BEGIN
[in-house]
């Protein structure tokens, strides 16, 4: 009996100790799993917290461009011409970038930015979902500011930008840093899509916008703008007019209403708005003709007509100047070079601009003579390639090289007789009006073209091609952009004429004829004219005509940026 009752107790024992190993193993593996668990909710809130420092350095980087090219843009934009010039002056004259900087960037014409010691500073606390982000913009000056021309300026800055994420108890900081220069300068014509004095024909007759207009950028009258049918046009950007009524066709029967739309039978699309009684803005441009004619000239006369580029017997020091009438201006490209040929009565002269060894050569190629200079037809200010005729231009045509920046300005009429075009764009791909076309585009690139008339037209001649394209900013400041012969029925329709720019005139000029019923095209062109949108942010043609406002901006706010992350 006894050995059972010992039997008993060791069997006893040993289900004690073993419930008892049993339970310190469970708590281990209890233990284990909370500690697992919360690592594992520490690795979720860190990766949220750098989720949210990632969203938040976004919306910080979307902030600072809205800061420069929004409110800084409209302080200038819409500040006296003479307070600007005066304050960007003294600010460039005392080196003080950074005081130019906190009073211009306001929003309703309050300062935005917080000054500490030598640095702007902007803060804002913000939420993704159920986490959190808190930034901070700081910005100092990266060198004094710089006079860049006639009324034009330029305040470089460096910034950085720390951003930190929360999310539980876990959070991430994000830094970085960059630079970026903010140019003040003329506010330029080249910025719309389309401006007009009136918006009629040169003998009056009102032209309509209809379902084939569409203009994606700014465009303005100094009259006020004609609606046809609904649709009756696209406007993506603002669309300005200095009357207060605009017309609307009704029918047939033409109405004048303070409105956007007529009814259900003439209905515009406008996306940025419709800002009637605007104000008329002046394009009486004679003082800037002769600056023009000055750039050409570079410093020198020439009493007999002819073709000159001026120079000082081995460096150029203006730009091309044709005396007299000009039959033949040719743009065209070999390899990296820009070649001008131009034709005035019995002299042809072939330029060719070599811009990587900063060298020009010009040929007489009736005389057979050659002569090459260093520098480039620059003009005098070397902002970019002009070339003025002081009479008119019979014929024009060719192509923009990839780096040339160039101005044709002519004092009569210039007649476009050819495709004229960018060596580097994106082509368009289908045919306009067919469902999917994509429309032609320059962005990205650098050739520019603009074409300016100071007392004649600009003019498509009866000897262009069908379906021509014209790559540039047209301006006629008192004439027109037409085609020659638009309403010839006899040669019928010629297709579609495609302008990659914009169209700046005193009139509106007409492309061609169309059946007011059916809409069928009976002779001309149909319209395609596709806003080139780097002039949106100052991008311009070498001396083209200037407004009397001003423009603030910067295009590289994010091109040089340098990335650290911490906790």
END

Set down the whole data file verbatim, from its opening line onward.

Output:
[in-house]
């Protein structure tokens, strides 16, 4: 009996100790799993917290461009011409970038930015979902500011930008840093899509916008703008007019209403708005003709007509100047070079601009003579390639090289007789009006073209091609952009004429004829004219005509940026 009752107790024992190993193993593996668990909710809130420092350095980087090219843009934009010039002056004259900087960037014409010691500073606390982000913009000056021309300026800055994420108890900081220069300068014509004095024909007759207009950028009258049918046009950007009524066709029967739309039978699309009684803005441009004619000239006369580029017997020091009438201006490209040929009565002269060894050569190629200079037809200010005729231009045509920046300005009429075009764009791909076309585009690139008339037209001649394209900013400041012969029925329709720019005139000029019923095209062109949108942010043609406002901006706010992350 006894050995059972010992039997008993060791069997006893040993289900004690073993419930008892049993339970310190469970708590281990209890233990284990909370500690697992919360690592594992520490690795979720860190990766949220750098989720949210990632969203938040976004919306910080979307902030600072809205800061420069929004409110800084409209302080200038819409500040006296003479307070600007005066304050960007003294600010460039005392080196003080950074005081130019906190009073211009306001929003309703309050300062935005917080000054500490030598640095702007902007803060804002913000939420993704159920986490959190808190930034901070700081910005100092990266060198004094710089006079860049006639009324034009330029305040470089460096910034950085720390951003930190929360999310539980876990959070991430994000830094970085960059630079970026903010140019003040003329506010330029080249910025719309389309401006007009009136918006009629040169003998009056009102032209309509209809379902084939569409203009994606700014465009303005100094009259006020004609609606046809609904649709009756696209406007993506603002669309300005200095009357207060605009017309609307009704029918047939033409109405004048303070409105956007007529009814259900003439209905515009406008996306940025419709800002009637605007104000008329002046394009009486004679003082800037002769600056023009000055750039050409570079410093020198020439009493007999002819073709000159001026120079000082081995460096150029203006730009091309044709005396007299000009039959033949040719743009065209070999390899990296820009070649001008131009034709005035019995002299042809072939330029060719070599811009990587900063060298020009010009040929007489009736005389057979050659002569090459260093520098480039620059003009005098070397902002970019002009070339003025002081009479008119019979014929024009060719192509923009990839780096040339160039101005044709002519004092009569210039007649476009050819495709004229960018060596580097994106082509368009289908045919306009067919469902999917994509429309032609320059962005990205650098050739520019603009074409300016100071007392004649600009003019498509009866000897262009069908379906021509014209790559540039047209301006006629008192004439027109037409085609020659638009309403010839006899040669019928010629297709579609495609302008990659914009169209700046005193009139509106007409492309061609169309059946007011059916809409069928009976002779001309149909319209395609596709806003080139780097002039949106100052991008311009070498001396083209200037407004009397001003423009603030910067295009590289994010091109040089340098990335650290911490906790």